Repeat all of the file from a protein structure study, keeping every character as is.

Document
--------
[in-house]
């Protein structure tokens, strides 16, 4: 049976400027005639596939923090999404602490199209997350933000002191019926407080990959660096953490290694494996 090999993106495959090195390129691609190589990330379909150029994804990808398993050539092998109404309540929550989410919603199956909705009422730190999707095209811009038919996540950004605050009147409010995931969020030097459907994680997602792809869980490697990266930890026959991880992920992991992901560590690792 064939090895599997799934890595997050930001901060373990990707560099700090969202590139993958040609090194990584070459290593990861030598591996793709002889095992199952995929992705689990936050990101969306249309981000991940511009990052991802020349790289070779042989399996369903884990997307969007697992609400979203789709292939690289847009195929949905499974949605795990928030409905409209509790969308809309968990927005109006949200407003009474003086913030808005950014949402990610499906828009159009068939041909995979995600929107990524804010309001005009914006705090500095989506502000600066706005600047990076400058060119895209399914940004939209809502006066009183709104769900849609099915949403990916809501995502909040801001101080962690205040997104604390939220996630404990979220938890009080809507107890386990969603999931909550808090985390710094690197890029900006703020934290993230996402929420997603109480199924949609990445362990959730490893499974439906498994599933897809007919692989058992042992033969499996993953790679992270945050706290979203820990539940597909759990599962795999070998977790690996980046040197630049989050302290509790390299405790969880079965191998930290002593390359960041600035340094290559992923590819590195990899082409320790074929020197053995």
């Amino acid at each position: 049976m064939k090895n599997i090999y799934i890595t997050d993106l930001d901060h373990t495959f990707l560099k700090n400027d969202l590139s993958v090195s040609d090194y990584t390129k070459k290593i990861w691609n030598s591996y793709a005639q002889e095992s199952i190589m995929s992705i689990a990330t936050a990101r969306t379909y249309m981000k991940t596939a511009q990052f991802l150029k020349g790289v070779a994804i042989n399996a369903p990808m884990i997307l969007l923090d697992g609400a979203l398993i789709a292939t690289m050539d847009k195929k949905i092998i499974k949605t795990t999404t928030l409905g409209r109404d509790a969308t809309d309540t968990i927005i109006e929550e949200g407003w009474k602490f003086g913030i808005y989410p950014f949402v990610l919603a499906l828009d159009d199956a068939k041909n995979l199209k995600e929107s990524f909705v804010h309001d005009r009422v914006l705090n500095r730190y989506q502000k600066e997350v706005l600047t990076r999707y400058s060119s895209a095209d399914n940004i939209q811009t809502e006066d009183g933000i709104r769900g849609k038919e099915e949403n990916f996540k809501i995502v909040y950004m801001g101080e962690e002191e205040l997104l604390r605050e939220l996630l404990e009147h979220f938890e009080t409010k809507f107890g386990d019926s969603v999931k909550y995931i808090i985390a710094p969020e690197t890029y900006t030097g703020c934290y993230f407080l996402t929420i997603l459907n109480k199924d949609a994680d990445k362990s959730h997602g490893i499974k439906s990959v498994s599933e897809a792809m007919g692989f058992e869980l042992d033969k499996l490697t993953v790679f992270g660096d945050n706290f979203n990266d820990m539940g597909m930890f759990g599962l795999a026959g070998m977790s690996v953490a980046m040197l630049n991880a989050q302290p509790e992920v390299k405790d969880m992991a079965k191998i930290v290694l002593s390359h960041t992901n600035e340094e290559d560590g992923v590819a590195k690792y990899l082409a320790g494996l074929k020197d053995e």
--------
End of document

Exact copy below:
[in-house]
């Protein structure tokens, strides 16, 4: 049976400027005639596939923090999404602490199209997350933000002191019926407080990959660096953490290694494996 090999993106495959090195390129691609190589990330379909150029994804990808398993050539092998109404309540929550989410919603199956909705009422730190999707095209811009038919996540950004605050009147409010995931969020030097459907994680997602792809869980490697990266930890026959991880992920992991992901560590690792 064939090895599997799934890595997050930001901060373990990707560099700090969202590139993958040609090194990584070459290593990861030598591996793709002889095992199952995929992705689990936050990101969306249309981000991940511009990052991802020349790289070779042989399996369903884990997307969007697992609400979203789709292939690289847009195929949905499974949605795990928030409905409209509790969308809309968990927005109006949200407003009474003086913030808005950014949402990610499906828009159009068939041909995979995600929107990524804010309001005009914006705090500095989506502000600066706005600047990076400058060119895209399914940004939209809502006066009183709104769900849609099915949403990916809501995502909040801001101080962690205040997104604390939220996630404990979220938890009080809507107890386990969603999931909550808090985390710094690197890029900006703020934290993230996402929420997603109480199924949609990445362990959730490893499974439906498994599933897809007919692989058992042992033969499996993953790679992270945050706290979203820990539940597909759990599962795999070998977790690996980046040197630049989050302290509790390299405790969880079965191998930290002593390359960041600035340094290559992923590819590195990899082409320790074929020197053995």
């Amino acid at each position: 049976m064939k090895n599997i090999y799934i890595t997050d993106l930001d901060h373990t495959f990707l560099k700090n400027d969202l590139s993958v090195s040609d090194y990584t390129k070459k290593i990861w691609n030598s591996y793709a005639q002889e095992s199952i190589m995929s992705i689990a990330t936050a990101r969306t379909y249309m981000k991940t596939a511009q990052f991802l150029k020349g790289v070779a994804i042989n399996a369903p990808m884990i997307l969007l923090d697992g609400a979203l398993i789709a292939t690289m050539d847009k195929k949905i092998i499974k949605t795990t999404t928030l409905g409209r109404d509790a969308t809309d309540t968990i927005i109006e929550e949200g407003w009474k602490f003086g913030i808005y989410p950014f949402v990610l919603a499906l828009d159009d199956a068939k041909n995979l199209k995600e929107s990524f909705v804010h309001d005009r009422v914006l705090n500095r730190y989506q502000k600066e997350v706005l600047t990076r999707y400058s060119s895209a095209d399914n940004i939209q811009t809502e006066d009183g933000i709104r769900g849609k038919e099915e949403n990916f996540k809501i995502v909040y950004m801001g101080e962690e002191e205040l997104l604390r605050e939220l996630l404990e009147h979220f938890e009080t409010k809507f107890g386990d019926s969603v999931k909550y995931i808090i985390a710094p969020e690197t890029y900006t030097g703020c934290y993230f407080l996402t929420i997603l459907n109480k199924d949609a994680d990445k362990s959730h997602g490893i499974k439906s990959v498994s599933e897809a792809m007919g692989f058992e869980l042992d033969k499996l490697t993953v790679f992270g660096d945050n706290f979203n990266d820990m539940g597909m930890f759990g599962l795999a026959g070998m977790s690996v953490a980046m040197l630049n991880a989050q302290p509790e992920v390299k405790d969880m992991a079965k191998i930290v290694l002593s390359h960041t992901n600035e340094e290559d560590g992923v590819a590195k690792y990899l082409a320790g494996l074929k020197d053995e």